"There have been a number of supply flights that have come from Scandinavia, from England, from various places, with tents and plastic sheeting and clothing and medical supplies and so on. And the way things are -- most of that is going to those who are in Pakistan or Iran. It's a question of not being able to get the supplies into Afghanistan and those who are internally displaced in Afghanistan are all spread over the country, really. Many people have gone back to [their] native villages, they're not in large concentrations."
With the Taliban denying relief agencies access to the civilian population, Lubbers said, the humanitarian situation in Afghanistan is swiftly deteriorating. Earlier the high commissioner warned that refugees and asylum-seekers were already the object of considerable mistrust in many countries and that the war on terrorism must not become a war on Afghans or a war on Islam.
DeVecchi says measuring the exact number of displaced people inside Afghanistan under the current conditions is almost impossible. Most of them, he says, are women, children, and the elderly. They may number anywhere between 500,000 and a million. Some of them, DeVecchi adds, have already been de facto refugees for many years.
"The Afghan crisis has been a prolonged one. We must remember that many of these people have been in kind of quasi-refugee status for almost 20 years now. And the severity of the Afghan winter has to be experienced to be understood. I've been there in the wintertime and I've never felt such bitter cold. And we're just at the beginning now of the winter season, and unless assistance gets to people in fairly short order, we're going to see a real humanitarian catastrophe, people freezing to death and people dying of exposure."
A number of humanitarian aid organizations working inside Afghanistan have asked for a pause in the airstrikes in order for food supplies to be delivered to people in need before the winter sets in. DeVecchi says such an option is unlikely to happen, but says relief assistance for displaced people inside Afghanistan may be established through so-called "humanitarian corridors."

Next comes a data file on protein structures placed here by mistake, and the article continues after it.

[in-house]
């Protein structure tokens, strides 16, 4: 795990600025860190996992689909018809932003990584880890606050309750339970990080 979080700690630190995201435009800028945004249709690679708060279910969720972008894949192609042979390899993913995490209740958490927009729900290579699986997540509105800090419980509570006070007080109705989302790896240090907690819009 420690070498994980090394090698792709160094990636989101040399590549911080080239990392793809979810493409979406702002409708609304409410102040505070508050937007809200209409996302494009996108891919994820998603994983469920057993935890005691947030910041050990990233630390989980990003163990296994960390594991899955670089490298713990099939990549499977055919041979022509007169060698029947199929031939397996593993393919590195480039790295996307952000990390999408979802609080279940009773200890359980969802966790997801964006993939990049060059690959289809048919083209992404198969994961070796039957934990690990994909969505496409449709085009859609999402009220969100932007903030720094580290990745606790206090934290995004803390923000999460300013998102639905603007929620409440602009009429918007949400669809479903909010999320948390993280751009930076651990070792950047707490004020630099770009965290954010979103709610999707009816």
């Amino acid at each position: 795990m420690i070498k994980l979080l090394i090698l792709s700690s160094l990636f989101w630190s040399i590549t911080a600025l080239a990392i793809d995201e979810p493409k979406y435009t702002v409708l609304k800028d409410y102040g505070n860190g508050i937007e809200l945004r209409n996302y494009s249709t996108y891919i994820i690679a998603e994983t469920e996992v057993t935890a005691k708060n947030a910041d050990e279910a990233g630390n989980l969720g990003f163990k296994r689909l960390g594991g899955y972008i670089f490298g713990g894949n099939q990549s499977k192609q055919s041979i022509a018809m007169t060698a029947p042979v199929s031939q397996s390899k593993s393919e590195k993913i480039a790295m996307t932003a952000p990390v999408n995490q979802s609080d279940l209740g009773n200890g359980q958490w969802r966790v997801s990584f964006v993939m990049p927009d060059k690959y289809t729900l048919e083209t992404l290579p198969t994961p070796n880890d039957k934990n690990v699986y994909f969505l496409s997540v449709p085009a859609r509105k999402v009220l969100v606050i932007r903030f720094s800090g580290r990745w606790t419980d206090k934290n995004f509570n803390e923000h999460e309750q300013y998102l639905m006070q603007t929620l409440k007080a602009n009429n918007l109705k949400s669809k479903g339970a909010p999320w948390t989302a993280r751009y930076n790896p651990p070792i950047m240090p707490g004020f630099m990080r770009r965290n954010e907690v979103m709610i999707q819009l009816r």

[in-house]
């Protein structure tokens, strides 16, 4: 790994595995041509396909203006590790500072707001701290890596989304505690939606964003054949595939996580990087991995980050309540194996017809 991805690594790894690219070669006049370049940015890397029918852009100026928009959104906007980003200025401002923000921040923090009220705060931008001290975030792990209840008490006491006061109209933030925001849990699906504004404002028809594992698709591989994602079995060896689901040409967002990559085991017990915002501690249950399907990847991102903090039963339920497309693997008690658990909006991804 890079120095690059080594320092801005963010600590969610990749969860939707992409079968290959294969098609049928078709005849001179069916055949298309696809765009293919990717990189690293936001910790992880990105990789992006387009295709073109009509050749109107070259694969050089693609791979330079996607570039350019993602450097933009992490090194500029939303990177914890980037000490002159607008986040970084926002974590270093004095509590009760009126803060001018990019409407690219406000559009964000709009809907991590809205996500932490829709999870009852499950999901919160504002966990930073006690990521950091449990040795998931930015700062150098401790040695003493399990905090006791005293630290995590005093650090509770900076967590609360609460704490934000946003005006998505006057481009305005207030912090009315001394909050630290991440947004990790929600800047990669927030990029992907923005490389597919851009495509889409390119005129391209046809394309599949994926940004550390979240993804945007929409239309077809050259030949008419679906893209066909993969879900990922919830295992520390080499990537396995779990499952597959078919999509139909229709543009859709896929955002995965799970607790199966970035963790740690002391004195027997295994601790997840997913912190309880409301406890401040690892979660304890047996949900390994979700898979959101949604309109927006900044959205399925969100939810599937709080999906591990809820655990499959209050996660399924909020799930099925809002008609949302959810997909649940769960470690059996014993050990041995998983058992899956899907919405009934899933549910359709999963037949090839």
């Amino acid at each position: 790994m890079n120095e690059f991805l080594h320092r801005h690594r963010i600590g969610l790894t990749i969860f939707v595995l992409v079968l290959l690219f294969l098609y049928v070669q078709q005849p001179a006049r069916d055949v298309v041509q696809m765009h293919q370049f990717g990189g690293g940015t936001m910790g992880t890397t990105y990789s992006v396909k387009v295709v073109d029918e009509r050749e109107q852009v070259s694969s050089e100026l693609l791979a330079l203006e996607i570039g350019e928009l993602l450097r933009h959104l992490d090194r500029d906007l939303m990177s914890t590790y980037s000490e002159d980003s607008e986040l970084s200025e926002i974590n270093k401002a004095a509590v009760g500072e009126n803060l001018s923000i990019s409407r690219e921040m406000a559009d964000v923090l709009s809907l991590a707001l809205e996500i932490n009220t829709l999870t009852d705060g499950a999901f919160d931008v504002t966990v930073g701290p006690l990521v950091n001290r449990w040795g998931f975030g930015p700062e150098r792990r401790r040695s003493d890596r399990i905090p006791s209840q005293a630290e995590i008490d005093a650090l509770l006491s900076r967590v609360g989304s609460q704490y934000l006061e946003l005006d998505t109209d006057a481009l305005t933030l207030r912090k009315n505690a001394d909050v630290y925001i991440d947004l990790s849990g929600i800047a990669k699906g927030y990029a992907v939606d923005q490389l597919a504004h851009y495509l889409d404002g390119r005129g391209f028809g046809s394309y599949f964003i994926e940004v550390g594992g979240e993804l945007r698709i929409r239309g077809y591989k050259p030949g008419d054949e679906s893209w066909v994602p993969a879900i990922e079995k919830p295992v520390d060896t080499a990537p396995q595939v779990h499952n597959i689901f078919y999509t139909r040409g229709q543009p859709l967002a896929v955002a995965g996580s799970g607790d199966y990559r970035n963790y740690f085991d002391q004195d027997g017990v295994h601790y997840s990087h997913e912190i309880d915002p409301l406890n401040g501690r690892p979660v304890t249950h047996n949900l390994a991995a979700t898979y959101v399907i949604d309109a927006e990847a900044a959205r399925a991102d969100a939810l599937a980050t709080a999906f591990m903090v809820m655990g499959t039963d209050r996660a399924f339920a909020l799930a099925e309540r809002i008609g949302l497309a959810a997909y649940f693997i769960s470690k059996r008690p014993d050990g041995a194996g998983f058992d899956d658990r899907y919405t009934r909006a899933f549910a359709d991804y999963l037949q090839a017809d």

"The idea of the moratorium on bombing or air attacks is a policy question that honchos (leaders) in the United States would not go along with. I think what may be forthcoming is some attempt to find some humanitarian corridors, entry points into Afghanistan [that] would be decreed as essentially being off-limits for military purposes and being available for truck convoys with humanitarian supplies."
Lubbers says that first priorities with regard to the refugee situation inside and outside Afghanistan should be to convince Pakistan and Iran to take a friendlier attitude toward new refugee arrivals and to get international donors to fulfill their pledges: "[We have to] get the sides [Pakistan and Iran] ready for bigger outflow. Convince the two governments to be more generous, [to] accept the numbers [of] refugees that really are in need so that we [UNHCR] can assist them. Convince the donors not to make only nice speeches about pledges and possibilities for the future, but to give the money now. These are the things [issues]."
But Ravan Farhadi, the Northern Alliance official and Afghanistan's permanent representative to the UN, says UN participation is not necessary to resolve the refugee crisis in the country. But Farhadi says the Northern Alliance will accept any Security Council decisions on the issue, and says he believes that if normal government is established in Afghanistan, many refugees now living in Pakistan and Iran will return.